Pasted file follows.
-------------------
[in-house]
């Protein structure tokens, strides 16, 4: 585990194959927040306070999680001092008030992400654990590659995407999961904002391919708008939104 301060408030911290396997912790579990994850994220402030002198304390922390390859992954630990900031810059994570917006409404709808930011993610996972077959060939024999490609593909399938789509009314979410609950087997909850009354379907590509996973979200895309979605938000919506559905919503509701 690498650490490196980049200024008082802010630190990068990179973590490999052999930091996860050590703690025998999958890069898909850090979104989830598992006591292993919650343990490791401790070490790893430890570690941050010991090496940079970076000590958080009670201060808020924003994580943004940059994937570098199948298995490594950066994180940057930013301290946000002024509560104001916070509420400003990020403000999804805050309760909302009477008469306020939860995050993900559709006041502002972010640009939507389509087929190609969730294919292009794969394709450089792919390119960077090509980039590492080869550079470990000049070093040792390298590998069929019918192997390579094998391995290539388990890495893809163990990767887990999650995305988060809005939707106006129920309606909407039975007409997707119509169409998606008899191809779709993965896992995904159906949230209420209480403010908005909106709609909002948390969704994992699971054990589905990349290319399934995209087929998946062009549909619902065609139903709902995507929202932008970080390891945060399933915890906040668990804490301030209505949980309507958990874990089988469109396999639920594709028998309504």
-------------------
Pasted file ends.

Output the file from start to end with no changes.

[in-house]
């Protein structure tokens, strides 16, 4: 585990194959927040306070999680001092008030992400654990590659995407999961904002391919708008939104 301060408030911290396997912790579990994850994220402030002198304390922390390859992954630990900031810059994570917006409404709808930011993610996972077959060939024999490609593909399938789509009314979410609950087997909850009354379907590509996973979200895309979605938000919506559905919503509701 690498650490490196980049200024008082802010630190990068990179973590490999052999930091996860050590703690025998999958890069898909850090979104989830598992006591292993919650343990490791401790070490790893430890570690941050010991090496940079970076000590958080009670201060808020924003994580943004940059994937570098199948298995490594950066994180940057930013301290946000002024509560104001916070509420400003990020403000999804805050309760909302009477008469306020939860995050993900559709006041502002972010640009939507389509087929190609969730294919292009794969394709450089792919390119960077090509980039590492080869550079470990000049070093040792390298590998069929019918192997390579094998391995290539388990890495893809163990990767887990999650995305988060809005939707106006129920309606909407039975007409997707119509169409998606008899191809779709993965896992995904159906949230209420209480403010908005909106709609909002948390969704994992699971054990589905990349290319399934995209087929998946062009549909619902065609139903709902995507929202932008970080390891945060399933915890906040668990804490301030209505949980309507958990874990089988469109396999639920594709028998309504």